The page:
Open Access

Viscosity approximations methods for \((\psi,\varphi)\)-weakly contractive mappings

Fixed Point Theory and Applications20162016:100

https://doi.org/10.1186/s13663-016-0585-5

Received: 5 April 2016

Accepted: 16 September 2016

Published: 21 November 2016

Abstract

In this paper, we study viscosity approximations with \((\psi,\varphi)\)-weakly contractive mappings. We show that Moudafi’s viscosity approximations follow from Browder and Halpern type convergence theorems. Our results generalize a number of convergence theorems including a strong convergence theorem of Song and Liu (Fixed Point Theory Appl. 2009:824374, 2009).

Keywords

\((\psi,\varphi)\)-weakly contractive mappings Browder type convergence Halpern type convergence Moudafi’s viscosity approximations

MSC

54H25 47H10

1 Introduction and preliminaries

Let \((M, d)\) be a metric space and \(f:M\to M\) a self-mapping. A point \(z\in M\) is said to be a fixed point of f if \(f(z)=z\). Throughout this paper, \(F(f)\) denotes the set of fixed points of f, \(\mathbb{N}\) the set of natural numbers and M a metric space \((M,d)\).

A mapping \(f:M \to M\) is a contraction if there exists \(r\in[0, 1)\) such that for all \(x,y \in M\),
$$ d\bigl(f(x),f(y)\bigr)\leq rd(x,y). $$
(1.1)
The classical Banach contraction principle (BCP) states that ‘Every contraction of a complete metric space has a unique fixed point.’ In 1969, Boyd and Wong [2] obtained the following interesting generalization of the BCP.

Theorem 1.1

Let \(f:M \to M\) a self-mapping of a complete metric space M such that for all \(x, y \in M\),
$$ d\bigl(f(x),f(y)\bigr)\leq\alpha\bigl(d(x,y)\bigr), $$
(1.2)
where \(\alpha:[0,\infty)\rightarrow [0,\infty)\) is upper semicontinuous from the right and \(\alpha(t)< t\) for all \(t>0\). Then f has a unique fixed point in M.

The mapping \(f:M\rightarrow M\) satisfying (1.2) is called a nonlinear contraction [2].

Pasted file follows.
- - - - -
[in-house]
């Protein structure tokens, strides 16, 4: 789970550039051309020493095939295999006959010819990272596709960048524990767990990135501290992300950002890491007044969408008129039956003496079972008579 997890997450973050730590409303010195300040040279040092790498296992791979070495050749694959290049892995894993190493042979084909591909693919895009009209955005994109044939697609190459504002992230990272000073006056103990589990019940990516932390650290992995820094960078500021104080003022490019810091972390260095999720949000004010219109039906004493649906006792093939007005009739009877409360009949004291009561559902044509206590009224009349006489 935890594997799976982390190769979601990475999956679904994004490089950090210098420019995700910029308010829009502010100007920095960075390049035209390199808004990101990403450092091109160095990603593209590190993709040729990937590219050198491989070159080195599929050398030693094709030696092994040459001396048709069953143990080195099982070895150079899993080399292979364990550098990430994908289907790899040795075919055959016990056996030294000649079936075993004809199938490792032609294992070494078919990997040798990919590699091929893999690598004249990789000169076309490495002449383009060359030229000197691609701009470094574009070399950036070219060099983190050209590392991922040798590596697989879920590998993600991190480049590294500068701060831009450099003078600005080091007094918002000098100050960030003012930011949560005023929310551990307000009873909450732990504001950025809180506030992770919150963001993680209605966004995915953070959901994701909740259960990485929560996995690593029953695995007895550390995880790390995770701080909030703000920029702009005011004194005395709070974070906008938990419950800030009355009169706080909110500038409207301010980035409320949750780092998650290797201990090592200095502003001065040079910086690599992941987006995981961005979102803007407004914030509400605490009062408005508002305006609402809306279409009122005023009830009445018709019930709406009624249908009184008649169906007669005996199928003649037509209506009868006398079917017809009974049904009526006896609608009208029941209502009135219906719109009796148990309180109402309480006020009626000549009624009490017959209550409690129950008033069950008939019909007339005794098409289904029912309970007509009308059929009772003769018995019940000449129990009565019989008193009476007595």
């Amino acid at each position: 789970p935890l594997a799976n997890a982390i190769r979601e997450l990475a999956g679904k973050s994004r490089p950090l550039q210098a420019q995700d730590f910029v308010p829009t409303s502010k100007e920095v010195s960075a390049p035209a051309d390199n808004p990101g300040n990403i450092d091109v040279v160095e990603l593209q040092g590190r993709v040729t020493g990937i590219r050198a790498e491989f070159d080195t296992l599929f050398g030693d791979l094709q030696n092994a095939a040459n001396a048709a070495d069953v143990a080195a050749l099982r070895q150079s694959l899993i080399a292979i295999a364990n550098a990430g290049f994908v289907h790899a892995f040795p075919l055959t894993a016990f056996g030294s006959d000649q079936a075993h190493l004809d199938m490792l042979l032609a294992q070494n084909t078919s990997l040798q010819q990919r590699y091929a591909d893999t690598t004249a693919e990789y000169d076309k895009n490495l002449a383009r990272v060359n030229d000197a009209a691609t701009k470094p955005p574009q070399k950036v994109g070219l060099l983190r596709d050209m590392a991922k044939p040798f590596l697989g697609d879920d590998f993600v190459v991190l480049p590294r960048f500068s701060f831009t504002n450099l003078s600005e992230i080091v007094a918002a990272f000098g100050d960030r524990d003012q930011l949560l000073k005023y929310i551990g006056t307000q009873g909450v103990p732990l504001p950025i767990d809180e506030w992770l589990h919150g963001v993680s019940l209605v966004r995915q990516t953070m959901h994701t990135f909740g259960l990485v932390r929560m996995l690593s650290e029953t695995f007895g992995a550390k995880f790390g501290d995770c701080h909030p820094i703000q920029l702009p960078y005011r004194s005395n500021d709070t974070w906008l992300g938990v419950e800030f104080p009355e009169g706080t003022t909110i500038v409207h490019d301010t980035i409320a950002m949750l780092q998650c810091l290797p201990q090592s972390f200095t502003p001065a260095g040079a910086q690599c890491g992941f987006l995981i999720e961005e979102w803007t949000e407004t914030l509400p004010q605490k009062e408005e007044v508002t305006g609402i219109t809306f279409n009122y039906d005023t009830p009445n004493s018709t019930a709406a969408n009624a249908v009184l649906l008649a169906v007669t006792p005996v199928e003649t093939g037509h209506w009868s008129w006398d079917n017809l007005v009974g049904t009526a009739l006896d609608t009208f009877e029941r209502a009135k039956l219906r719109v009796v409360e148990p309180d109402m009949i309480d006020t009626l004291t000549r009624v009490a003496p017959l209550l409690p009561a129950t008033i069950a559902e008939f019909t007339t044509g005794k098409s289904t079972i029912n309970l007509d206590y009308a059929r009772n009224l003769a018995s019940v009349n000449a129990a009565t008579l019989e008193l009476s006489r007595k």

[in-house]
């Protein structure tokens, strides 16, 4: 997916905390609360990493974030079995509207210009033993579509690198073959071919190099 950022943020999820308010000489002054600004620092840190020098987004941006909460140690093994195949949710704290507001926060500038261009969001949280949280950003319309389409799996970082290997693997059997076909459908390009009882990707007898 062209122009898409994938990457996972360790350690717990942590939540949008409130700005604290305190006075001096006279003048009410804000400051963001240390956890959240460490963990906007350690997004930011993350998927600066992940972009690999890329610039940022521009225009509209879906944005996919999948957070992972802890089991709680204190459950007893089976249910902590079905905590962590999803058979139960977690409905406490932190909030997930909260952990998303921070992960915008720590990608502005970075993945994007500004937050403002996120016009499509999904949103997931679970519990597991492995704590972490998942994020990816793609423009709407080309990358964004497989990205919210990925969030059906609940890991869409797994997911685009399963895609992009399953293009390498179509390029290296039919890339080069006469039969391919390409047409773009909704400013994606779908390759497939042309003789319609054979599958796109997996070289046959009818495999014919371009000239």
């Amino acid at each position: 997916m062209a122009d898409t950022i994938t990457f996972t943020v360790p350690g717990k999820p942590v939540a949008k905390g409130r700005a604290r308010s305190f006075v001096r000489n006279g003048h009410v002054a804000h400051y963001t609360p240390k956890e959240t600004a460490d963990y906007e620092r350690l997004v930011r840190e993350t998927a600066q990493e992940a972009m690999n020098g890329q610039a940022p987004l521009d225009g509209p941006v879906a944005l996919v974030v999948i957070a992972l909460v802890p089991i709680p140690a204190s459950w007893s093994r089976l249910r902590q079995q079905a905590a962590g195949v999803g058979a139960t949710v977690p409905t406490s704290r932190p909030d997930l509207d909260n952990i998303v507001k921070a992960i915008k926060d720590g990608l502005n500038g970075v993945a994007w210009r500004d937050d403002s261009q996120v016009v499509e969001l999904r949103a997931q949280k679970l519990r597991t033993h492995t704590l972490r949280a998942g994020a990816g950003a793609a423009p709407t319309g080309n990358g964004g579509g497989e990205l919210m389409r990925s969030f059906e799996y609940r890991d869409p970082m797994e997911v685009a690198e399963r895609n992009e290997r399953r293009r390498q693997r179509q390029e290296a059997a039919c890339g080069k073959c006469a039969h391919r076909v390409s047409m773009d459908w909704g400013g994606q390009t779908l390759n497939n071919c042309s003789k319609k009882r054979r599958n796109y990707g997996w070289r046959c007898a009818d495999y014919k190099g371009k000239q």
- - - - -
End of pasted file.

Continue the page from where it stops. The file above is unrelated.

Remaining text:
The mapping \(f:M\rightarrow M\) is called weakly contractive, if
$$ d\bigl(f(x),f(y)\bigr)\leq d(x,y)-\varphi\bigl(d(x,y)\bigr) $$
(1.3)
for all \(x, y \in M\), where \(\varphi:[0,\infty)\rightarrow [0,\infty)\) is a continuous and nondecreasing function such that \(\varphi(t)=0\) if and only if \(t=0\).

We note that (1.3) follows from Tasković [3, 4]. For an earlier work in this direction, we refer to Krasnosel’skiĭ et al. [5] and Dugundji and Granas [6]. Also, these mappings have been studied by Aĺber and Guerre-Delabriere [7] and Rhoades [8] as mentioned by Jachymski [9] (see also [10]).

In this paper, we use the following class of mappings satisfying the so-called \((\psi,\varphi)\)-condition (see for details [1119]).

A mapping \(f:M\rightarrow M\) is called \((\psi,\varphi)\)-weakly contractive if
$$ \psi\bigl(d\bigl(f(x),f(y)\bigr)\bigr)\leq\psi\bigl(d(x,y)\bigr)- \varphi\bigl(d(x,y)\bigr) $$
(1.4)
for all \(x,y \in M\), where \(\psi,\varphi:[0,\infty)\rightarrow [0,\infty)\) are both continuous and monotone nondecreasing functions with \(\psi(t)=0=\varphi(t)\) if and only if \(t=0\).

Remark 1.2

We remark that if \(\varphi(t)=(1-r)t\) with \(r\in(0, 1)\), then (1.3) reduces to (1.1). If \(\psi(t)=t\), then (1.4) recovers (1.3). In fact, weakly contractive mappings are also related closely to nonlinear contractions. If α is continuous and \(\varphi(t)=t-\alpha(t)\) then (1.3) turns into (1.2). We have the following irreversible implications (see [13], Example 2.2).
$$ (1.1) \Rightarrow(1.2)\Rightarrow (1.3) \Rightarrow(1.4). $$
Thus \((\psi,\varphi)\)-weakly contractive mappings are more general than its predecessors as listed above.

Theorem 1.3

([13], Theorem 2.1)

Every \((\psi, \varphi)\)-weakly contractive mapping of a complete metric space has a unique fixed point.

It was observed by Đorić [20] that the continuity of φ can be relaxed to lower semi-continuity in Theorem 1.3.

Definition 1.4

Let Y be a nonempty subset of a Banach space X. A mapping \(f:Y\rightarrow Y\) is said to be nonexpansive if for all \(x,y \in Y\),
$$ \bigl\| f(x)-f(y)\bigr\| \leq\|x-y\|. $$
Let X be a real Banach space with its dual space \(X^{\ast}\) and Y be a nonempty closed convex subset of X. Let \(\langle x,x^{\ast}\rangle\) be the dual pairing between \(x \in X\) and \(x^{\ast} \in X^{\ast}\), and \(J:X\rightarrow2^{X^{\ast}}\) be the normalized duality mapping on X defined by
$$ J(x)=\bigl\{ x^{\ast}\in X^{\ast}:\bigl\langle x,x^{\ast} \bigr\rangle =\|x\|^{2}=\bigl\| x^{\ast}\bigr\| ^{2}\bigr\} $$
for all \(x \in X\). Then X is said to be smooth or to have a Gâteaux differentiable norm if \(\lim_{t\rightarrow 0}\frac{\|x+ty\|-\|x\|}{t}\) exists for each \(x,y \in X\) with \(\|x\|=\|y\|=1\). A Banach space X is said to be uniformly smooth whenever given ε> 0 there exists \(\delta> 0\) such that for all \(x,y \in X\) with \(\|x\| = 1\) and \(\|y\| \leq \delta\), then \(\|x + y\| + \|x - y\| < 2 + \varepsilon\|y\|\).

Definition 1.5

[21]

Let Y be a nonempty closed convex subset of a Banach space X and Z a nonempty subset of Y. A retraction from Y to Z is a continuous mapping \(P : Y \rightarrow Z\) such that \(P(x) = x\) for \(x \in Z\). A retraction P from Y to Z is sunny if P satisfies the property: \(P(P(x) + t(x - P(x))) =P(x)\) for all \(x \in Y\) and \(t > 0\), whenever \(P(x)+t(x-P(x)) \in Y\). A retraction P from Y to Z is sunny nonexpansive if P is both sunny and nonexpansive [2224].